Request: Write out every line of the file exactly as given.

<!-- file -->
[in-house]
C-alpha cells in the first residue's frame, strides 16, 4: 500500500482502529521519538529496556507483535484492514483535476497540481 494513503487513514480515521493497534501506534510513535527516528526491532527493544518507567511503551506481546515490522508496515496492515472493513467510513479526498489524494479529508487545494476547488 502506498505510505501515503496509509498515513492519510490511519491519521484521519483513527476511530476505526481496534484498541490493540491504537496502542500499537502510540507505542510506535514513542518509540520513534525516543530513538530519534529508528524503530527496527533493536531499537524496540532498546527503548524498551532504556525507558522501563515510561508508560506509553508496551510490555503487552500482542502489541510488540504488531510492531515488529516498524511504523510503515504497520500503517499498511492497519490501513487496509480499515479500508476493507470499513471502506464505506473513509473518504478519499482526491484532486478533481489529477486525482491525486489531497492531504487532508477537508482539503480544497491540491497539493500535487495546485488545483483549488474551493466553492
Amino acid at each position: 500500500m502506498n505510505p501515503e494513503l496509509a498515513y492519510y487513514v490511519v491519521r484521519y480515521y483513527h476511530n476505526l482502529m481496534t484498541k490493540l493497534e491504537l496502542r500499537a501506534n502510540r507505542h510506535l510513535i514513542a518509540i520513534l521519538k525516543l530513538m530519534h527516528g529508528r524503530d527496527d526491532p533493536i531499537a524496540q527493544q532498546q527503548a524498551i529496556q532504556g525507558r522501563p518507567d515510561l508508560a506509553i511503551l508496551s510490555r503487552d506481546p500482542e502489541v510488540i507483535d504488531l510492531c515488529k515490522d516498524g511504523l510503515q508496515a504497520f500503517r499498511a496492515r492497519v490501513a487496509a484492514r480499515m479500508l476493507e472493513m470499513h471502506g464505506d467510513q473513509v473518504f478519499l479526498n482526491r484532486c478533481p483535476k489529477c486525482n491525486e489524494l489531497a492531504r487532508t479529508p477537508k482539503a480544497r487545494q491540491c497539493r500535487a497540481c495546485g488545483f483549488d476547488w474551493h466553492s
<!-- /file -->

[in-house]
C-alpha cells in the first residue's frame, strides 16, 4: 500500500482502529521519538529496556507483535484492514483535476497540481 494513503487513514480515521493497534501506534510513535527516528526491532527493544518507567511503551506481546515490522508496515496492515472493513467510513479526498489524494479529508487545494476547488 502506498505510505501515503496509509498515513492519510490511519491519521484521519483513527476511530476505526481496534484498541490493540491504537496502542500499537502510540507505542510506535514513542518509540520513534525516543530513538530519534529508528524503530527496527533493536531499537524496540532498546527503548524498551532504556525507558522501563515510561508508560506509553508496551510490555503487552500482542502489541510488540504488531510492531515488529516498524511504523510503515504497520500503517499498511492497519490501513487496509480499515479500508476493507470499513471502506464505506473513509473518504478519499482526491484532486478533481489529477486525482491525486489531497492531504487532508477537508482539503480544497491540491497539493500535487495546485488545483483549488474551493466553492
Amino acid at each position: 500500500m502506498n505510505p501515503e494513503l496509509a498515513y492519510y487513514v490511519v491519521r484521519y480515521y483513527h476511530n476505526l482502529m481496534t484498541k490493540l493497534e491504537l496502542r500499537a501506534n502510540r507505542h510506535l510513535i514513542a518509540i520513534l521519538k525516543l530513538m530519534h527516528g529508528r524503530d527496527d526491532p533493536i531499537a524496540q527493544q532498546q527503548a524498551i529496556q532504556g525507558r522501563p518507567d515510561l508508560a506509553i511503551l508496551s510490555r503487552d506481546p500482542e502489541v510488540i507483535d504488531l510492531c515488529k515490522d516498524g511504523l510503515q508496515a504497520f500503517r499498511a496492515r492497519v490501513a487496509a484492514r480499515m479500508l476493507e472493513m470499513h471502506g464505506d467510513q473513509v473518504f478519499l479526498n482526491r484532486c478533481p483535476k489529477c486525482n491525486e489524494l489531497a492531504r487532508t479529508p477537508k482539503a480544497r487545494q491540491c497539493r500535487a497540481c495546485g488545483f483549488d476547488w474551493h466553492s